NEW YORK (CBSNewYork) — Did New York City’s incoming mayor snub Catholics?READ MORE: New Jersey Officials Monitoring Omicron Variant, But Say Delta Is Still A Concern As Travel Picks Up
There are questions about why Catholic leaders are not on Bill de Blasio’s transition team, even though other religious leaders are.
Team de Blasio has yet to come up with an explanation, after being asked about the issue all day long, CBS 2’s Marcia Kramer reported Friday.
The mayor-elect did not receive a blessing from the Catholic League’s Bill Donohue. De Blasio’s 60-member transition team, which was supposed to include men and women from every walk of city life, has thus far somehow left out a Catholic priest.
“He has an animus against Catholicism. It’s palpable,” said the Catholic League Bill Donohue. “Every demographic segment of our society is represented, so when you get to the area of clergy, well, Catholics are the majority of New Yorkers, over 50 percent are Catholic yet we get no representation. Two rabbis, two ministers, one imam and we get nobody.”
But that’s not the only thing upsetting the city’s Catholics. Donohue is furious at the inclusion of people he sees as having an anti-Catholic bias — Brooklyn Museum of Art director Arnold Lehman, who was responsible for the controversial 1999 exhibit “Sensation,” which featured a portrait of the Virgin Mary with elephant dung on it, and Ford Foundation president Darren Walker, whose group donates to pro-abortion groups.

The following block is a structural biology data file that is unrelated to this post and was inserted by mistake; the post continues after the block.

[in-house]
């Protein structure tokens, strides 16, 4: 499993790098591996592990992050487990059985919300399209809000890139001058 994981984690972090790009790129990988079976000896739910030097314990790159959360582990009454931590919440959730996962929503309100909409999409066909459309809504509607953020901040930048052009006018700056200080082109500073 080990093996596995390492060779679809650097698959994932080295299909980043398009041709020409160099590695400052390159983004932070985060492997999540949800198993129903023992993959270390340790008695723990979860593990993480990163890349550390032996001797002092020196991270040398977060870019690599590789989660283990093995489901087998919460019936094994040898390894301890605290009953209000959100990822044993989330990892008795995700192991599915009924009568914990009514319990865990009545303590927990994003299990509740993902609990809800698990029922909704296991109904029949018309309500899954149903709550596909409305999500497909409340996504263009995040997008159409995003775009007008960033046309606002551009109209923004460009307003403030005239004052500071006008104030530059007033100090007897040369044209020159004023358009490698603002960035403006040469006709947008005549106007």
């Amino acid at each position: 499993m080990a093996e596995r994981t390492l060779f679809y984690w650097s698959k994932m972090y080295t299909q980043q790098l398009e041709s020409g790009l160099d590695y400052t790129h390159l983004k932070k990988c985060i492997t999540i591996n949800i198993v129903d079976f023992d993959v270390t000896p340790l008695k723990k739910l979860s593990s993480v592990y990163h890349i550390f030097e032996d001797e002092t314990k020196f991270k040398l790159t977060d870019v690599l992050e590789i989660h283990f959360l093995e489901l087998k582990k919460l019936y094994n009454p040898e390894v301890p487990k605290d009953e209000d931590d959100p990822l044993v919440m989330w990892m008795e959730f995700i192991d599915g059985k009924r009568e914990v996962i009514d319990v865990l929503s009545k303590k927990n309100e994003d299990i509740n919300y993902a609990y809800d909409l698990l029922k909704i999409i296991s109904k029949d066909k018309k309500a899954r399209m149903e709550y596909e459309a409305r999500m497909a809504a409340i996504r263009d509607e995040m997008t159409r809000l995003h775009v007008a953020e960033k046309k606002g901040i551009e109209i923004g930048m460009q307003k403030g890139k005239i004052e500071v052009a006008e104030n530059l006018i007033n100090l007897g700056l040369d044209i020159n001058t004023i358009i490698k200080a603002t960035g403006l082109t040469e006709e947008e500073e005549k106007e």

“He has room for them, but not a single Catholic priest and are these the people he’s going to be listening to?” Donohue said.
When he announced the transition team, de Blasio touted its diversity.READ MORE: NYC 'Strongly Recommends' Masks In Public Indoor Spaces, As Omicron Variant Reaches North America
“It is a group of people who share a progressive vision for the future of the city and who share a clear commitment to diversity in leadership for the future of this city,” de Blasio said.
“He did say he wanted to be diverse, didn’t he? And I guess he didn’t live up to that,” Upper West Side resident Joe Tessatore, adding that “52 percent of New York City is Catholic, so I guess you have to ask him where he’s coming from.”
“That’s wrong. It shows you say a prejudice, I would say,” added Alfred Vonohsto of College Point.
“I’m very surprised,” another person said.
“You would think all religions would be on there. If there’s the rest of them you would think a Catholic would be on there, too,” said Hasper Leggett of Fort Hamilton.
Clearly under pressure to do something, Team de Blasio issued a statement late Friday that offered no explanation for the slight, but spokeswoman Lis Smith said that in the coming days more people would be added to the transition — people who will demonstrate the mayor-elect’s “commitment to diversity.”
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